England's cricket players are urging that their World Cup match with Zimbabwe be moved to South Africa. The players said they are worried about the security situation and the potential for political violence.
The managing director of the English Professional Cricketers' Association, Richard Bevan, told a London news conference the players are urgently requesting that their February 13 match be moved out of Zimbabwe.
"The players are keen to support their board and to come to a satisfactory resolution, but they want to urge all parties to move the fixture to South Africa and to pay the Zimbabwe cricket union appropriate compensation," Mr. Bevan said.
England team captain Nasser Hussain and other players said they have gotten warnings that violent protests are planned, and riots could erupt if they play in Zimbabwe.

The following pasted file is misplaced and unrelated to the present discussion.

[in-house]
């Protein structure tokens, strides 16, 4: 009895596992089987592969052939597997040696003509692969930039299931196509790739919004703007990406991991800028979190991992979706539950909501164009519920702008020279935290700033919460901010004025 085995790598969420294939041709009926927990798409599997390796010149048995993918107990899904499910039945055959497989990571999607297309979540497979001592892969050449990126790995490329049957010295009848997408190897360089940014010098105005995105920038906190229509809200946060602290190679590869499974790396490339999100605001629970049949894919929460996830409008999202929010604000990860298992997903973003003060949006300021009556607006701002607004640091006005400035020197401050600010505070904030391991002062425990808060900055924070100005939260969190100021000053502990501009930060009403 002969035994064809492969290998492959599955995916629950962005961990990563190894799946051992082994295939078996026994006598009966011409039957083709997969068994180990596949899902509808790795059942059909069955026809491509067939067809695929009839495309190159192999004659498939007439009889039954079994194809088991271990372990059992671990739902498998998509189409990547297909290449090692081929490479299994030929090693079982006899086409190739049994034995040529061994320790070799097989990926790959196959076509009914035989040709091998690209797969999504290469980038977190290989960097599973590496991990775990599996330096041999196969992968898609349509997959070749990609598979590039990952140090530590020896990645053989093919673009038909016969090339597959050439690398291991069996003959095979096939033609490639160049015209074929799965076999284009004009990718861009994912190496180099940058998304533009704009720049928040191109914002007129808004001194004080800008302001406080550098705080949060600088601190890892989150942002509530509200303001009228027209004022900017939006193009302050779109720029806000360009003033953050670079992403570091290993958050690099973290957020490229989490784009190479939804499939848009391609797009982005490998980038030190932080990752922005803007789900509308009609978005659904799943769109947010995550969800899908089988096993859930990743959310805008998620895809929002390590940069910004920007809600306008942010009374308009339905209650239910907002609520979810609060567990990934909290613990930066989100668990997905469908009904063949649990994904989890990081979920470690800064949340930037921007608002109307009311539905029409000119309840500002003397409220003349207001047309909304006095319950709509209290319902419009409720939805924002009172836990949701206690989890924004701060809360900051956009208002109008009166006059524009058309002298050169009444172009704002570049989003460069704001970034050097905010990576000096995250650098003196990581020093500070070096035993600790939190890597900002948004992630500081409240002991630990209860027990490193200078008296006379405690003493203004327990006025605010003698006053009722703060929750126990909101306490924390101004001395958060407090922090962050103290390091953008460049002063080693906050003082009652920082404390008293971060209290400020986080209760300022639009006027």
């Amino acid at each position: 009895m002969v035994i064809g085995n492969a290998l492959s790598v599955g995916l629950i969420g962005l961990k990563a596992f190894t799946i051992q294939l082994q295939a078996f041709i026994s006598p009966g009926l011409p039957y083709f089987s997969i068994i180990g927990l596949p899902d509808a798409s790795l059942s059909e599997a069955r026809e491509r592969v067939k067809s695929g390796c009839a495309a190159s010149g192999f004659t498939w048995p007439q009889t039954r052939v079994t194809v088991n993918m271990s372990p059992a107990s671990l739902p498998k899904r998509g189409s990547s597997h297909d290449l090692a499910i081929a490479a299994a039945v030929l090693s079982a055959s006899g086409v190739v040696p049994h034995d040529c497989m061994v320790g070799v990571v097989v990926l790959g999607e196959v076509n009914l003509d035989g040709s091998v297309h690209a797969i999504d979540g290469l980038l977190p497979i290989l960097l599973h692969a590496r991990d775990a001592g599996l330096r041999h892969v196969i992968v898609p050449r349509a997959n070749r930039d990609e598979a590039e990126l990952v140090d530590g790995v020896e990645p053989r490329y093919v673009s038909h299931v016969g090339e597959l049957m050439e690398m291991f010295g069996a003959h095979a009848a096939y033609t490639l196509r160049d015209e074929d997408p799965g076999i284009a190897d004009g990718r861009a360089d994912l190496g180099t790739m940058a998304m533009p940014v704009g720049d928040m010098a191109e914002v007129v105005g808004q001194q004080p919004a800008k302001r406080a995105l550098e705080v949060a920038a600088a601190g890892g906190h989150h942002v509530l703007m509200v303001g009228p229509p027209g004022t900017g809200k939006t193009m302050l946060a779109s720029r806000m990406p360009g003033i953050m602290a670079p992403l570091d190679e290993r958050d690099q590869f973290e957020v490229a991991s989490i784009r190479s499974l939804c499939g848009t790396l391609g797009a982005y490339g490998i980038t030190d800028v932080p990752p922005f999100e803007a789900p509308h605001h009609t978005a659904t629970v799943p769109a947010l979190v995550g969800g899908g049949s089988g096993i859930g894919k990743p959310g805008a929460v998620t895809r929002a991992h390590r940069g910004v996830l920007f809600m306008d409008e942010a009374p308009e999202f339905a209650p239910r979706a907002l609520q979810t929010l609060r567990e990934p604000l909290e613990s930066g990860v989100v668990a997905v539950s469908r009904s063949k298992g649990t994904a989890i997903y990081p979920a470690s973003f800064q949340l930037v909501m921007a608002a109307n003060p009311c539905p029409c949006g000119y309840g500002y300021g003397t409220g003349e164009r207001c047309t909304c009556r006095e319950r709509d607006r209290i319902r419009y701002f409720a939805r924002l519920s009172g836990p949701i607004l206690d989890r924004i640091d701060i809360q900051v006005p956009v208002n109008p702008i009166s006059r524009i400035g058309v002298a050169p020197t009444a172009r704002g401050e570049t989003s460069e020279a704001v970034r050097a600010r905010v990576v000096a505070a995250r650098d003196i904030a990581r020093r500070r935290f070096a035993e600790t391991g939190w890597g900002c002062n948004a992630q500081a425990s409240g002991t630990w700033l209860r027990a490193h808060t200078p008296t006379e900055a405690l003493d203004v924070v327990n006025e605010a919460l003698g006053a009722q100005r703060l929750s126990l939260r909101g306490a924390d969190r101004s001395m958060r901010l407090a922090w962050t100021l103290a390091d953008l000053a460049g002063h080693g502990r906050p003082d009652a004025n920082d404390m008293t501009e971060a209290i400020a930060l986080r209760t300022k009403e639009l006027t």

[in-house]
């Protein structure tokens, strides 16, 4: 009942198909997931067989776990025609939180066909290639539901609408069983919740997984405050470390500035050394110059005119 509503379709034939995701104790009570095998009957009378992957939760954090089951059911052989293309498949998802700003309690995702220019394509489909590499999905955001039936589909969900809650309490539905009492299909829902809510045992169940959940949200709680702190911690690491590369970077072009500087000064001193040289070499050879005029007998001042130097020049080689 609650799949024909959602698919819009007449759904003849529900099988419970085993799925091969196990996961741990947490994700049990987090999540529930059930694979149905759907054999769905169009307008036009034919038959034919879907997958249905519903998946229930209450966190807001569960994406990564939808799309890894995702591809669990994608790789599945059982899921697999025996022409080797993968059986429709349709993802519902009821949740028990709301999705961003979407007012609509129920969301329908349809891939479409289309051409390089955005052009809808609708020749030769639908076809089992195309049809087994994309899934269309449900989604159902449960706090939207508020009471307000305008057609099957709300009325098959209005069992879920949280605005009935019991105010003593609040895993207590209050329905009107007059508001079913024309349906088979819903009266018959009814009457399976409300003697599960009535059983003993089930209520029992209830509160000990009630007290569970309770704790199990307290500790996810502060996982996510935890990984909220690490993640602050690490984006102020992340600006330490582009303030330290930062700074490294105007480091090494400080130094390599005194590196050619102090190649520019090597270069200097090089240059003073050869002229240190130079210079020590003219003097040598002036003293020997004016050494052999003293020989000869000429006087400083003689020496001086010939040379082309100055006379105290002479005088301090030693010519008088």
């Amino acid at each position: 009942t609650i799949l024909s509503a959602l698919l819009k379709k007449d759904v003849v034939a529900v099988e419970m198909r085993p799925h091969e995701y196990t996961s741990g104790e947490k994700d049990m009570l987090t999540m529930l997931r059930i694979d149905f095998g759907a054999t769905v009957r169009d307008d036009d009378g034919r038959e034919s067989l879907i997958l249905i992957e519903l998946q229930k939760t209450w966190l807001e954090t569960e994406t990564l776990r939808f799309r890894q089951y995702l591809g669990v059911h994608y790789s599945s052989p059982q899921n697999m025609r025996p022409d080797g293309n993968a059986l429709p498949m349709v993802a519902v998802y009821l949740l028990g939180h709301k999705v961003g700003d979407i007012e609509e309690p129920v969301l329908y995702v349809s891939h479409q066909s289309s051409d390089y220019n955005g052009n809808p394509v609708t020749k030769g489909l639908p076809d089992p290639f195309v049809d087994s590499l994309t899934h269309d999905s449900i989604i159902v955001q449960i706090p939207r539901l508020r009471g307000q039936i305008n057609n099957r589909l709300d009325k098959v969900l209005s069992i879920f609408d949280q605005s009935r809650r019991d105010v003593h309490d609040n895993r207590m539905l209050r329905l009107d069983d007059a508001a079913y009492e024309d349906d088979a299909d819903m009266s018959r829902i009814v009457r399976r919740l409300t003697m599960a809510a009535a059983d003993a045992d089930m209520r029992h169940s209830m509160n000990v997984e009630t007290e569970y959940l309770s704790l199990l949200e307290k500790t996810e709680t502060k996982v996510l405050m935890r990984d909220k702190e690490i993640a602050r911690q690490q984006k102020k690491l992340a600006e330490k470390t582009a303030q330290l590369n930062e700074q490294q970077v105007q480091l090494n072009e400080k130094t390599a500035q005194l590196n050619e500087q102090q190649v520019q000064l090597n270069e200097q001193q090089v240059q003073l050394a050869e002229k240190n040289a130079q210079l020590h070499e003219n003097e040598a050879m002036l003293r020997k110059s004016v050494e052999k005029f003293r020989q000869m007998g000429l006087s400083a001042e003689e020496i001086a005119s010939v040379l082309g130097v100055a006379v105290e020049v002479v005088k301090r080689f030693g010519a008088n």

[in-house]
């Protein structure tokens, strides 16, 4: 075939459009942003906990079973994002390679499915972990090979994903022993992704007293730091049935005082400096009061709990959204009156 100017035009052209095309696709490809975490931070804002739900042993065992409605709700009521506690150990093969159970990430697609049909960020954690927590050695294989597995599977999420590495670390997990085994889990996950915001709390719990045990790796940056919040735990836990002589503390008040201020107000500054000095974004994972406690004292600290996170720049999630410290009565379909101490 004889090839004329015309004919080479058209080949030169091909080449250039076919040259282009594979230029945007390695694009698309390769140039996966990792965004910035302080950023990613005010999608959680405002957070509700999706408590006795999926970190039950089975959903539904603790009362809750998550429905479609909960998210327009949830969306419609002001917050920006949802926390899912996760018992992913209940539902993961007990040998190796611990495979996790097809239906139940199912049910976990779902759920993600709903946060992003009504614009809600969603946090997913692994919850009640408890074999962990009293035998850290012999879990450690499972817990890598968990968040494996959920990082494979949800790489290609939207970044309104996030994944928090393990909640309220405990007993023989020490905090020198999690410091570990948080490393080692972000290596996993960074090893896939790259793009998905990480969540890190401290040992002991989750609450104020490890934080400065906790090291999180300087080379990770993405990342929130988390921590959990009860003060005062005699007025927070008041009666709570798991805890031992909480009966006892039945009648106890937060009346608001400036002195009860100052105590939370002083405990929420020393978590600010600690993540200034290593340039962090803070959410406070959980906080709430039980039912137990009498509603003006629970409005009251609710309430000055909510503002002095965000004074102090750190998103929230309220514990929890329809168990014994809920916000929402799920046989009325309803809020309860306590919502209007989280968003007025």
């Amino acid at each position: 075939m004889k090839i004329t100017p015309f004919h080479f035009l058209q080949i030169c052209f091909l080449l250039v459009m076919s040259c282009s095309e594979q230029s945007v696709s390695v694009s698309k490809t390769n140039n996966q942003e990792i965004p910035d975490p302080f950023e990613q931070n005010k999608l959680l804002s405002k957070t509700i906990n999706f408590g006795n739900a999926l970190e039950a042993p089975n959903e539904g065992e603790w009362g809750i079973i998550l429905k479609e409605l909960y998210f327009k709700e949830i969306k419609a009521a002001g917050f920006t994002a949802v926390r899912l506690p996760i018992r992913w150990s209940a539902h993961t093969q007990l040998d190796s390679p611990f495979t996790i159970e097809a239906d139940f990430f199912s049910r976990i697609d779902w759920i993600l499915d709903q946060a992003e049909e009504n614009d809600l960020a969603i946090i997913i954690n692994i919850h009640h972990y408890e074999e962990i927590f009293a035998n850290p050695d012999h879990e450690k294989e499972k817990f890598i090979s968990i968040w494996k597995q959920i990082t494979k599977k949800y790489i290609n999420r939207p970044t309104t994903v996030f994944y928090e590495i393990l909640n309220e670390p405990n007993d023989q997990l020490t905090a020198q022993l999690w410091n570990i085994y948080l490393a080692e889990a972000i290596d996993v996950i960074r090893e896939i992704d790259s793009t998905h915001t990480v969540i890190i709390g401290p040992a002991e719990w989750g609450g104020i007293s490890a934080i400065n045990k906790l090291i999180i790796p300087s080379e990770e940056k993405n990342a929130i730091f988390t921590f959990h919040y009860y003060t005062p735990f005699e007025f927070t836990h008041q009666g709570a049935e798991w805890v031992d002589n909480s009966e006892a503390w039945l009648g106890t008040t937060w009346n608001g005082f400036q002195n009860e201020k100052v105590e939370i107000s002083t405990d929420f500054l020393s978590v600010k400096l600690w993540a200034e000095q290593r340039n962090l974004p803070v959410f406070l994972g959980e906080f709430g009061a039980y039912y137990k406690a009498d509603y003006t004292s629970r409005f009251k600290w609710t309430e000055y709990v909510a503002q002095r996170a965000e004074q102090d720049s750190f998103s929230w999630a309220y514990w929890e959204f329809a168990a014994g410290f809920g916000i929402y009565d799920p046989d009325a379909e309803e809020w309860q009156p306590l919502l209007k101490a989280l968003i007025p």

Mr. Bevan said the players have a number of concerns stemming from the crisis over the policies of Zimbabwean President Robert Mugabe. "We are greatly concerned about the political, moral and safety issues that the fixture in Zimbabwe has raised. We strongly feel a fresh review should take place immediately," he said.
Mr. Bevan said the consequences could be severe for all concerned if the match is held as scheduled.
He also criticized the British government for not being decisive enough in dealing with the situation. Prime Minister Tony Blair has said he wishes English cricketers would not go to Zimbabwe, but he says the government has no power to intervene.
The International Cricket Council, which is the governing body of the sport, and the England and Wales Cricket Board, which employs the English players, have said conditions are safe enough to play the match in Zimbabwe.
But the situation will be reviewed again this week, and ICC officials said a decision to move the match could be made as late as February ninth if the security situation deteriorates.